From 1996 to 2014 - Look at Sommeliers now!

Jean-Vincent Ridon goes back in time to 1996, painting the scene of Sommeliers in the 90's and the drastically changed South African wine industry.

I arrived at a new frontier, in a new democracy, and became part of a wine industry that had that delicious desuetude taste of a past long gone in all other wine countries. So much could be done.

In 1996 the top restaurant in the wineland was Decameron in Stellenbosch; Franschhoek was quiet even on the weekends and you had to go to Cape Town for any real decent gourmet experience. In 1996 expensive wines were retailing for R39,95 and the Platter’s was a pocket guide that could actually fit in your pocket.

In 1996 South Africa the word sommelier was urban legend, and Germain Lehodey, the most senior sommelier in the country had not yet founded the South African Sommelier Association.

Yes coming to South Africa was certainly something of a time travel into the past.

Back in 1996 the majority of the wine lists were pre-printed for restaurants by conglomerates, which enjoyed a monopoly in national distribution. Whoever travelled to East London or Welkom only had the choice between Chateau Libertas and Nederburg Baronne! There was no real need for sommeliers; clients were so drilled for brand loyalty that new wines had no chance to even be tasted.

Since 1996, not only have the number of wine producers tripled, so have the new offers and new products.

In 1996, Rosé was only semi sweet and a handful of producers were following the Boschendal Rosé sweet leadership. In 2014 you can find more than 100 dry Rosés, perfectly adapted to the cuisines of the world and our Mediterranean climate. In the modern day, the wine lists flourish with exotic names like Malbec, Petit Verdot, Grenache, Sangiovese, Mourvedre, Roussane and Viognier. Some classic clients have lost their marks, but this makes an exciting treasure hunt for the real wine lover.

This is what the sommelier must be: a compass on a newly charted map, not a dictatorial moral preacher.

The restaurant industry and wineries in Cape Town have altered so much in the last 15 years. Classic food lovers are sometimes confused by all these new offers, from Peruvian or Ethiopian cuisine, to the most sophisticated Cape flavoured fusion food. Wine lovers have seen a burgeoning of new independent wineries - all this diversification created a need for guidance and the noble profession of sommelier was re-born.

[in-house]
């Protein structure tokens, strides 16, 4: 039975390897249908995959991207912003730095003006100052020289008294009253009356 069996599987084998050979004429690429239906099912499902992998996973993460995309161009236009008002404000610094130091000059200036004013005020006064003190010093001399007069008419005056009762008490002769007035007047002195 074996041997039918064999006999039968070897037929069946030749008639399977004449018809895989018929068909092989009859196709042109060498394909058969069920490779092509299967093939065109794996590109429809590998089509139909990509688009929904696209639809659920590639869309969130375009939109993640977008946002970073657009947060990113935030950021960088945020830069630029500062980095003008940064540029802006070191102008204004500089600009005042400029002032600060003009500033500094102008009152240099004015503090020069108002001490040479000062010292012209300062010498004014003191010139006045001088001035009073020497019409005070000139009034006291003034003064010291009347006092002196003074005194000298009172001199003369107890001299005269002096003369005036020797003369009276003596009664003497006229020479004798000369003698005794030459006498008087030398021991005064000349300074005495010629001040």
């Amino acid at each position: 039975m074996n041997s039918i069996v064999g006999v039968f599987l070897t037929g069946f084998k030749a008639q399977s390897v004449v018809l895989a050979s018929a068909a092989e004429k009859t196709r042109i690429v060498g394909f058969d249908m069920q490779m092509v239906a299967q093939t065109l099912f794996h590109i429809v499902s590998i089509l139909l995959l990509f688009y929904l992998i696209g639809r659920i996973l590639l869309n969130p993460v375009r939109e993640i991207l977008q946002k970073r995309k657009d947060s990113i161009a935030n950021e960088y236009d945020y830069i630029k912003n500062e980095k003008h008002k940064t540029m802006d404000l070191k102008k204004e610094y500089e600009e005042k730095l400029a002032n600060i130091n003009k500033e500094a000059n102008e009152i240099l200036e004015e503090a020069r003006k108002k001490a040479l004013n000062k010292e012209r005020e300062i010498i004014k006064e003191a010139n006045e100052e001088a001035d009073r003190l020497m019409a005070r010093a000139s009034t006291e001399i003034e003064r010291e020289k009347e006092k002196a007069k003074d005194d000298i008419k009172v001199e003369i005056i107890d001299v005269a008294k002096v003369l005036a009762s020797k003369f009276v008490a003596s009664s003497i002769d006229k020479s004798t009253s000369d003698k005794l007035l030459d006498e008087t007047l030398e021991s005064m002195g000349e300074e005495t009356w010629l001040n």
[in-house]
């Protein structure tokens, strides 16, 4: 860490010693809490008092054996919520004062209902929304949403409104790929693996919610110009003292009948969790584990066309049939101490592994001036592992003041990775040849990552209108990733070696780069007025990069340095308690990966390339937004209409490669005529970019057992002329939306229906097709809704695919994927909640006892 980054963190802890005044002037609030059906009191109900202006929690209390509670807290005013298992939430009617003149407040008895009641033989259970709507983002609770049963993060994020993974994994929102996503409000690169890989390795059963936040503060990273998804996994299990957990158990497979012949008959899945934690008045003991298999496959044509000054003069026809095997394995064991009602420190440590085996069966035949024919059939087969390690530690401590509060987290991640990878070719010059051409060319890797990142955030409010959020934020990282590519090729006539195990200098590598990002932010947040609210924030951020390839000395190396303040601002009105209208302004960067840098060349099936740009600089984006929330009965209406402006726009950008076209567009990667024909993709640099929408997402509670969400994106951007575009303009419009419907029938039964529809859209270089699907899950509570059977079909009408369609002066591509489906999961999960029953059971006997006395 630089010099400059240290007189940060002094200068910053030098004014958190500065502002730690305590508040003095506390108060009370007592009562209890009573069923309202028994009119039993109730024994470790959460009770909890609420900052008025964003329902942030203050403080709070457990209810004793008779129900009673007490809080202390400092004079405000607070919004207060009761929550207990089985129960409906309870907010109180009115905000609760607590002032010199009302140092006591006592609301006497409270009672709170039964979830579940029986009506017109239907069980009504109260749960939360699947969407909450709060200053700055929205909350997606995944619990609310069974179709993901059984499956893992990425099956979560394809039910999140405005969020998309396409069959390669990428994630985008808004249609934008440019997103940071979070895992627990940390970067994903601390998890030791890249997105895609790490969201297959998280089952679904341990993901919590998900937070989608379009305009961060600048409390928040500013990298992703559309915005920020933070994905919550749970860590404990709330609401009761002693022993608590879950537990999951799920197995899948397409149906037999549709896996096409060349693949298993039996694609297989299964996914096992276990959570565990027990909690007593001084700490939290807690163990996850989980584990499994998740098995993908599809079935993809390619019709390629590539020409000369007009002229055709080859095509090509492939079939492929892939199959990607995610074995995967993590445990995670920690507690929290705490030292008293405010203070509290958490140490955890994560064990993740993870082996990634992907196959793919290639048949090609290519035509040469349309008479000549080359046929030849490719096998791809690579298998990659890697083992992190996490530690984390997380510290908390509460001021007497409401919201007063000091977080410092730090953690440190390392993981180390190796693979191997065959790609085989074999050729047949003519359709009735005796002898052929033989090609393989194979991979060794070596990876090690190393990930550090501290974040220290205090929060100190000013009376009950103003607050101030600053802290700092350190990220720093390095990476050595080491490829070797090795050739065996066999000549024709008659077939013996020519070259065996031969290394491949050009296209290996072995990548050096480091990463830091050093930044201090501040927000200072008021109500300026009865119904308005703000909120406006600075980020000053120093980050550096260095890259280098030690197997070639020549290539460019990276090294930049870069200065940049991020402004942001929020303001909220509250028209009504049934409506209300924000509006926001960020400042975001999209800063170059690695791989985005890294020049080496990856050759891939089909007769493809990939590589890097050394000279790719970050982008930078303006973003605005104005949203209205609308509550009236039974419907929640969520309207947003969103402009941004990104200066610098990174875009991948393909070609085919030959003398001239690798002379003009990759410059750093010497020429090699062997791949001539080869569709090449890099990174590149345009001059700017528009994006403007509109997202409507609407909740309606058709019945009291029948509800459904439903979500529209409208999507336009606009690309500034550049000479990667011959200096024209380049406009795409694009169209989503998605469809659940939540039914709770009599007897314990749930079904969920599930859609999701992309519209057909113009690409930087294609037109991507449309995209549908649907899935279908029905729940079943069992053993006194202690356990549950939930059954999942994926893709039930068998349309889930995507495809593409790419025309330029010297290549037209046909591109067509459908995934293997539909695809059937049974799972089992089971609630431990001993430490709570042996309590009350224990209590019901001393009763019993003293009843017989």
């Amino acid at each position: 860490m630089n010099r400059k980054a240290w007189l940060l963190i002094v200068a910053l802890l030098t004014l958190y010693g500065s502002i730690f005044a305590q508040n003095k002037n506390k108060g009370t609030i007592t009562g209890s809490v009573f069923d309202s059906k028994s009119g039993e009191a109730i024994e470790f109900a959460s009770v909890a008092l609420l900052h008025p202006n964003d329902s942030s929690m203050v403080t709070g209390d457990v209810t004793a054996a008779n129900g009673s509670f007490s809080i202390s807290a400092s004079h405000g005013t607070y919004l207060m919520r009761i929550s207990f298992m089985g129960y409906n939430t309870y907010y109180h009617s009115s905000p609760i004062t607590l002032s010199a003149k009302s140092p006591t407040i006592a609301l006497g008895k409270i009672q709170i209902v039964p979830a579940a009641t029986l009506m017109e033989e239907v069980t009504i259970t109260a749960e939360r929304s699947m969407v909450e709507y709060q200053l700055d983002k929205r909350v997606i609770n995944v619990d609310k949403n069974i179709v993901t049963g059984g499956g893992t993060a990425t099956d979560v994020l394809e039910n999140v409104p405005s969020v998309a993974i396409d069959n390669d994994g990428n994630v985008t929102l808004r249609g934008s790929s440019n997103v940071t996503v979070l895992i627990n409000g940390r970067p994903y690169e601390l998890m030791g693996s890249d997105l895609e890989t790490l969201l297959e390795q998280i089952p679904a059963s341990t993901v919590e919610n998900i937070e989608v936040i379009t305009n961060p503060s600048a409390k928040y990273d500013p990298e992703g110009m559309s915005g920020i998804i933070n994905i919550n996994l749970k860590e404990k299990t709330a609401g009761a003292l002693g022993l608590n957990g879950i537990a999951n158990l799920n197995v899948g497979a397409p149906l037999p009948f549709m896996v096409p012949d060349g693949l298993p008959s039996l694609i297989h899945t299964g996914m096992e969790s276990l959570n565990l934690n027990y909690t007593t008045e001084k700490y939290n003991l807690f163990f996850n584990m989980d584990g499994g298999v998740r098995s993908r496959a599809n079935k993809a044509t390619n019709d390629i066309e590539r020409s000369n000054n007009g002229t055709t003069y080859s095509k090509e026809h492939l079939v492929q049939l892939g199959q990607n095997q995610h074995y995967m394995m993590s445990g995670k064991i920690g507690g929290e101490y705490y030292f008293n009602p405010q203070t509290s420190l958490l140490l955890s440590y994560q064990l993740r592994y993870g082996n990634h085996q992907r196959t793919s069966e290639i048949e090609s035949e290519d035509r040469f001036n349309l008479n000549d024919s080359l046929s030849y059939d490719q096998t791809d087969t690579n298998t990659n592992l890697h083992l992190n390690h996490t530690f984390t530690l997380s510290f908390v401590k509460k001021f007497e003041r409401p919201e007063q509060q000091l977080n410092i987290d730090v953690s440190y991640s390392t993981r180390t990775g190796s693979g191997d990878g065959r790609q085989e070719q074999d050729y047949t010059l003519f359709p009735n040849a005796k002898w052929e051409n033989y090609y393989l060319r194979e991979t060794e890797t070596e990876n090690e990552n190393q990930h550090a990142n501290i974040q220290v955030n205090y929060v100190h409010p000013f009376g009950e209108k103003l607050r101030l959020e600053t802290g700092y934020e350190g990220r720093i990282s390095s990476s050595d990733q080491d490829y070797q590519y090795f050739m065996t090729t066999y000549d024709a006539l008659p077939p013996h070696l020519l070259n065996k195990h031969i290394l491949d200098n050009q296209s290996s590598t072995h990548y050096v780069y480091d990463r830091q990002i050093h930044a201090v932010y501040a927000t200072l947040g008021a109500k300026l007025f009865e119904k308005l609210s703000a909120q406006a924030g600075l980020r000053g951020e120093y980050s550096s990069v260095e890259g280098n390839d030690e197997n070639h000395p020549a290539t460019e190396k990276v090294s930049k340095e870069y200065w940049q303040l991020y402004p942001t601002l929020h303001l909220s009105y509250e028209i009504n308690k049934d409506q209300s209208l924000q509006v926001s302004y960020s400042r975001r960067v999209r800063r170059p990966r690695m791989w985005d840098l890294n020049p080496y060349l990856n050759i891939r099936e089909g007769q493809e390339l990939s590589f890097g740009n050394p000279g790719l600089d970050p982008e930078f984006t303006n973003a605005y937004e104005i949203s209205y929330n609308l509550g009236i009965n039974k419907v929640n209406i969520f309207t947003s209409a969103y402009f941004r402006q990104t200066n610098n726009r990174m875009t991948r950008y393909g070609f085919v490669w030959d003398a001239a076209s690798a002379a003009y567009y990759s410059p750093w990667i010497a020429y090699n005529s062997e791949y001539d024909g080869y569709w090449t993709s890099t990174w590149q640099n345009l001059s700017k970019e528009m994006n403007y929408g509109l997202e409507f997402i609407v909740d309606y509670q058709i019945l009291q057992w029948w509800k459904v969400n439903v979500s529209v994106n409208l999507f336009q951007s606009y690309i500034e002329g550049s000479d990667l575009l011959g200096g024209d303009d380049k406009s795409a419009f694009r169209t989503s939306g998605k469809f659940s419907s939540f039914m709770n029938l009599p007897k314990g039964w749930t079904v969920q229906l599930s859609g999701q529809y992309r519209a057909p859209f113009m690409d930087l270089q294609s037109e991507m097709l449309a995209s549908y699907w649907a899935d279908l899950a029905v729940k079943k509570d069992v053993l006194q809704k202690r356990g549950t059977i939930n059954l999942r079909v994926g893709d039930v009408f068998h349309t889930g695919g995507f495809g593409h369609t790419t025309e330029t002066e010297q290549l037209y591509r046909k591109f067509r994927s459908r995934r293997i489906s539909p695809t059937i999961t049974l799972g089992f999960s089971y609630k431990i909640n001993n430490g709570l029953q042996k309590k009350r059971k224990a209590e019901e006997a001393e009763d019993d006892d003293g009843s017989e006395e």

Sommeliers are actually fairly new on the scene in South Africa, and as it is in human nature, people tend to be scared by novelty. All too often clients fear the sommelier even though it is an irrational fear. The sommelier is not the owner of the truth, nor the leader of your taste - he must be able to surprise and charm your palate even at entry level; diversity rules at all price points.  

A modern sommelier is a guide who knows the food he serves and the wine he has in stock; he is the curator of a collection mastered by a broad knowledge of food and wine. Do not expect him to be a magical blind taster able to recognise a Meerlust 1982 from a 1983!

One should ask the sommelier for help, guidance or an alternative opinion. Eventually the taste of the client prevails, and his budget will always rule as it is the sommelier’s duty to offer the best match the client can afford. Impressing someone with a Chateau Yquem is easy; but offering an unforgettable experience with one affordable discovery should be the duty and challenge of the sommelier.

Sommeliers are here to guide you in this maze, make the sommelier your friend and your wine journey will become far more exciting!

Does anyone else have any "yester-year" memories to share about the wine industry? 

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